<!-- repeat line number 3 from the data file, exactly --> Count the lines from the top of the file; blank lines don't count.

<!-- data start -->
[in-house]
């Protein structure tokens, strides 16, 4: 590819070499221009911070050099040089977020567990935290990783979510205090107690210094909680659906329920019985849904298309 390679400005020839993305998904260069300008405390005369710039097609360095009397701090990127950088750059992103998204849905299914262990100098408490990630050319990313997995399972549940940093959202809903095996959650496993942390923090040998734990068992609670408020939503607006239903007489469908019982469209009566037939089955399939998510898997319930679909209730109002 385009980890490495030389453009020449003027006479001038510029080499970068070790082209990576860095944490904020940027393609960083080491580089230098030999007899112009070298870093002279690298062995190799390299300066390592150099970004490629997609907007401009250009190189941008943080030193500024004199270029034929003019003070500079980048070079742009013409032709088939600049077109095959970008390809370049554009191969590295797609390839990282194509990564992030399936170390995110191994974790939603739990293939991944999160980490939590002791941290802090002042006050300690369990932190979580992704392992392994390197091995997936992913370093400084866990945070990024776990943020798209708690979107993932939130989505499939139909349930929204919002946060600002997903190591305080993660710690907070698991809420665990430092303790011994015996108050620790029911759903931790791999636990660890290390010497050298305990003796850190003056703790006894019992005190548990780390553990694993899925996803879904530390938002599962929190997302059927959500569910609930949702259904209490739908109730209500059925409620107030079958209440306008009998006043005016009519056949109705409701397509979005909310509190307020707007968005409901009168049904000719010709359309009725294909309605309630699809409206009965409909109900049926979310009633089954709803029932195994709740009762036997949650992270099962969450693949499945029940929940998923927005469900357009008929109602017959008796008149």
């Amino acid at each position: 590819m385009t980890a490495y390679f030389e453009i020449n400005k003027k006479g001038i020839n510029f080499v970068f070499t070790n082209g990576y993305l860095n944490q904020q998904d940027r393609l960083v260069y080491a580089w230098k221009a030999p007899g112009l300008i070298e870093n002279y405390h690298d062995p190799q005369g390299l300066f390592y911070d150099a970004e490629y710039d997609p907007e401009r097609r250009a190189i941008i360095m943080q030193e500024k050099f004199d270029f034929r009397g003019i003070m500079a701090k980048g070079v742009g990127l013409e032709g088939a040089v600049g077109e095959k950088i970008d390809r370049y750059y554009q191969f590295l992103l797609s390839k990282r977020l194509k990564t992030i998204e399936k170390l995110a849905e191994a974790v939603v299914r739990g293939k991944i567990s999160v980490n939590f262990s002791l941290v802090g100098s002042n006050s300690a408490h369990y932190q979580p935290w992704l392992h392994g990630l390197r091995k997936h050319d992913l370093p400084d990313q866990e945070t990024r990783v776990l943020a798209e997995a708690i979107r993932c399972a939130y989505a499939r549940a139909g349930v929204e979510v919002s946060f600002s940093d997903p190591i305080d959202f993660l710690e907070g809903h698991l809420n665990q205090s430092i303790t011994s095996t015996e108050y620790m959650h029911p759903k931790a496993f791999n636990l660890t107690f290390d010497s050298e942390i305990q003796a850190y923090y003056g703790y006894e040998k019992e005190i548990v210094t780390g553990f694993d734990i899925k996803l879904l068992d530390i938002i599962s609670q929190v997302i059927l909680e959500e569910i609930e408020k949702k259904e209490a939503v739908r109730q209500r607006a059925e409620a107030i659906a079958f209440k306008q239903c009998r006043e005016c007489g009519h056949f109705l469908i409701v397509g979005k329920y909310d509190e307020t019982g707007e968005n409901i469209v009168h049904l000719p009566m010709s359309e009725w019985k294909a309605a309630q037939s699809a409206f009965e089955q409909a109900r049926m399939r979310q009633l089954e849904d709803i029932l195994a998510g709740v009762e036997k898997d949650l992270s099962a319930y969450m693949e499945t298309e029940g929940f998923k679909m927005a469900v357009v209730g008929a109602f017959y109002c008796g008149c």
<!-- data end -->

């Amino acid at each position: 590819m385009t980890a490495y390679f030389e453009i020449n400005k003027k006479g001038i020839n510029f080499v970068f070499t070790n082209g990576y993305l860095n944490q904020q998904d940027r393609l960083v260069y080491a580089w230098k221009a030999p007899g112009l300008i070298e870093n002279y405390h690298d062995p190799q005369g390299l300066f390592y911070d150099a970004e490629y710039d997609p907007e401009r097609r250009a190189i941008i360095m943080q030193e500024k050099f004199d270029f034929r009397g003019i003070m500079a701090k980048g070079v742009g990127l013409e032709g088939a040089v600049g077109e095959k950088i970008d390809r370049y750059y554009q191969f590295l992103l797609s390839k990282r977020l194509k990564t992030i998204e399936k170390l995110a849905e191994a974790v939603v299914r739990g293939k991944i567990s999160v980490n939590f262990s002791l941290v802090g100098s002042n006050s300690a408490h369990y932190q979580p935290w992704l392992h392994g990630l390197r091995k997936h050319d992913l370093p400084d990313q866990e945070t990024r990783v776990l943020a798209e997995a708690i979107r993932c399972a939130y989505a499939r549940a139909g349930v929204e979510v919002s946060f600002s940093d997903p190591i305080d959202f993660l710690e907070g809903h698991l809420n665990q205090s430092i303790t011994s095996t015996e108050y620790m959650h029911p759903k931790a496993f791999n636990l660890t107690f290390d010497s050298e942390i305990q003796a850190y923090y003056g703790y006894e040998k019992e005190i548990v210094t780390g553990f694993d734990i899925k996803l879904l068992d530390i938002i599962s609670q929190v997302i059927l909680e959500e569910i609930e408020k949702k259904e209490a939503v739908r109730q209500r607006a059925e409620a107030i659906a079958f209440k306008q239903c009998r006043e005016c007489g009519h056949f109705l469908i409701v397509g979005k329920y909310d509190e307020t019982g707007e968005n409901i469209v009168h049904l000719p009566m010709s359309e009725w019985k294909a309605a309630q037939s699809a409206f009965e089955q409909a109900r049926m399939r979310q009633l089954e849904d709803i029932l195994a998510g709740v009762e036997k898997d949650l992270s099962a319930y969450m693949e499945t298309e029940g929940f998923k679909m927005a469900v357009v209730g008929a109602f017959y109002c008796g008149c």